At my new gig at Red Hat I've been trying to use the mouse less and less but still find myself using it occasionally so why not tweak it and use it efficiently?

Digging around I found xbindkeys.

Xbindkeys is a program that enables us to bind commands to certain keys or key combinations on the keyboard. Xbindkeys works with multimedia keys and is window manager / DE independent, so if you switch much, xbindkeys is very handy.

Xbindkeys is available in most repos. In addition I've found you need a few more items as well:

sudo dnf install xbindkeys xautomation xev
  • xbindkeys - the main program
  • xautomation - Control X from the command line for scripts, and do "visual scraping" to find things on the screen.
  • xev - Xev creates a window and then asks the X server to send it events whenever anything happens to the window

I have a Logitech M705 mouse. In addition to the 3 main mouse buttons it has two buttons on the side and the mouse wheel will tilt left and right giving me 4 additional buttons I can use.

First thing is to figure out what your mouse is sending out so you can use those values in a script.

We can use xev for this.

If you start xev a terminal will pop up which contains a small white box. You can carefully hover your mouse over that box and click a button and it will output information. Actually it outputs a LOT of information! Every time you move the mouse it will output something. Since all we are concerned about is a button click we can filter out a lot of the noise:

xev | grep button

Now I can click both side buttons and tilt the mouse wheel button and I will see something like:

state 0x0, button 8, same_screen YES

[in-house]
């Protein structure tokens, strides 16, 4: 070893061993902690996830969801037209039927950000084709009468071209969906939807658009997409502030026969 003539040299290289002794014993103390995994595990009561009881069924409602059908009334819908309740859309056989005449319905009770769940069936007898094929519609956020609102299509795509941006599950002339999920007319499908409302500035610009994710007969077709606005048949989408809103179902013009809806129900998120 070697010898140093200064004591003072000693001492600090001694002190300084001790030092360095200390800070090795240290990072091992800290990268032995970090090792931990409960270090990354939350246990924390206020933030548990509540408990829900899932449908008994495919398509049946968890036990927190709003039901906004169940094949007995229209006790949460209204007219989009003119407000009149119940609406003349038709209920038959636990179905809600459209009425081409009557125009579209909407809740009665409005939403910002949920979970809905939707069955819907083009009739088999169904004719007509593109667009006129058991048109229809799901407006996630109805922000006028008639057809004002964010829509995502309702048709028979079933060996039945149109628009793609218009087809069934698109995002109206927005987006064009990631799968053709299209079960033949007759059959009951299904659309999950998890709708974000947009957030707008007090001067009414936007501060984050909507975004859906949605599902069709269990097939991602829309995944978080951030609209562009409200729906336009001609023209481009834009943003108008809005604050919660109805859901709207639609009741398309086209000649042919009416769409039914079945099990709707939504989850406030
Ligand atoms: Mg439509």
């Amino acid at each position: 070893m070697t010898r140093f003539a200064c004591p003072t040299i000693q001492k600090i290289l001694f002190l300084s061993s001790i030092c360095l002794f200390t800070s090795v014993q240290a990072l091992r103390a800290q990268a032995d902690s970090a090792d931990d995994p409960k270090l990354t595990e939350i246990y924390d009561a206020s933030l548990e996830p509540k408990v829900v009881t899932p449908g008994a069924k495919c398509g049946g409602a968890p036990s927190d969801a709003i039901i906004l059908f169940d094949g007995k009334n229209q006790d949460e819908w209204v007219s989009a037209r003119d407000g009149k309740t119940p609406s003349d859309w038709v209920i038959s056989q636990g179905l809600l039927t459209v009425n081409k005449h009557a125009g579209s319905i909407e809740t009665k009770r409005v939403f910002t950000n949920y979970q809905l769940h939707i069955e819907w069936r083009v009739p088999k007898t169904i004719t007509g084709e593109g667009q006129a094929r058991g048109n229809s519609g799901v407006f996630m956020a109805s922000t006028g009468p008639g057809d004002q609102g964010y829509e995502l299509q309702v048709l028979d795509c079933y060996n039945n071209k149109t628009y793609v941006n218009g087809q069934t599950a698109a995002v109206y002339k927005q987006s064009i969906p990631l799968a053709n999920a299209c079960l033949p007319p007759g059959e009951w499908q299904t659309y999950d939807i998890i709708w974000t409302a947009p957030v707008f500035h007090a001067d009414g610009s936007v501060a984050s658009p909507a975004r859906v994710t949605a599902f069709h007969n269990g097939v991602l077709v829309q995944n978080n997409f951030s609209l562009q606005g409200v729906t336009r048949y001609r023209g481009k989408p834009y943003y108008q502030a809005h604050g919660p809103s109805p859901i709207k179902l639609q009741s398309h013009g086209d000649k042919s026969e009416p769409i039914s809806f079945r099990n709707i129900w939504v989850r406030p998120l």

state 0x0, button 9, same_screen YES
state 0x0, button 6, same_screen YES
state 0x0, button 7, same_screen YES

Now that we have identified the button numbers we can script what happens when you click them.

I make use of workspaces in Linux and sometimes it's a pain to flip to another workspace when I'm using the mouse. Normally I switch workspaces by pressing CTLR+ALT+LEFT (arrow key).

Xbindkeys is in many ways similar to AutoHotkey in that it can mimic key presses, so we simply need to map a mouse button to the same key presses:

Create a .xbindkeysrc file in your home directory.

###########################
# xbindkeys configuration #
###########################

# Workspace Left
 "xte 'keydown Control_L' 'keydown Alt_L' 'key Left' 'keyup Alt_L' 'keyup Control_L'"
  b:8

##################################
# End of xbindkeys configuration #
##################################

Here I am simply mapping my CTRL+ALT+LEFT series of key presses via script and mapping those keys to my mouse button which we identified above (b:8).

When I click my mouse button - my workspace will switch!

Also note xbindkeys can also bind your keyboard! So similar to some of my AutoHotkey scripts - you could also bind an additional key to provide even more actions on your mouse buttons. For example button 8 may switch workspaces. SHIFT+button 8 may launch my browser.

Published on Wednesday, June 03 2015     Tags: linux tools

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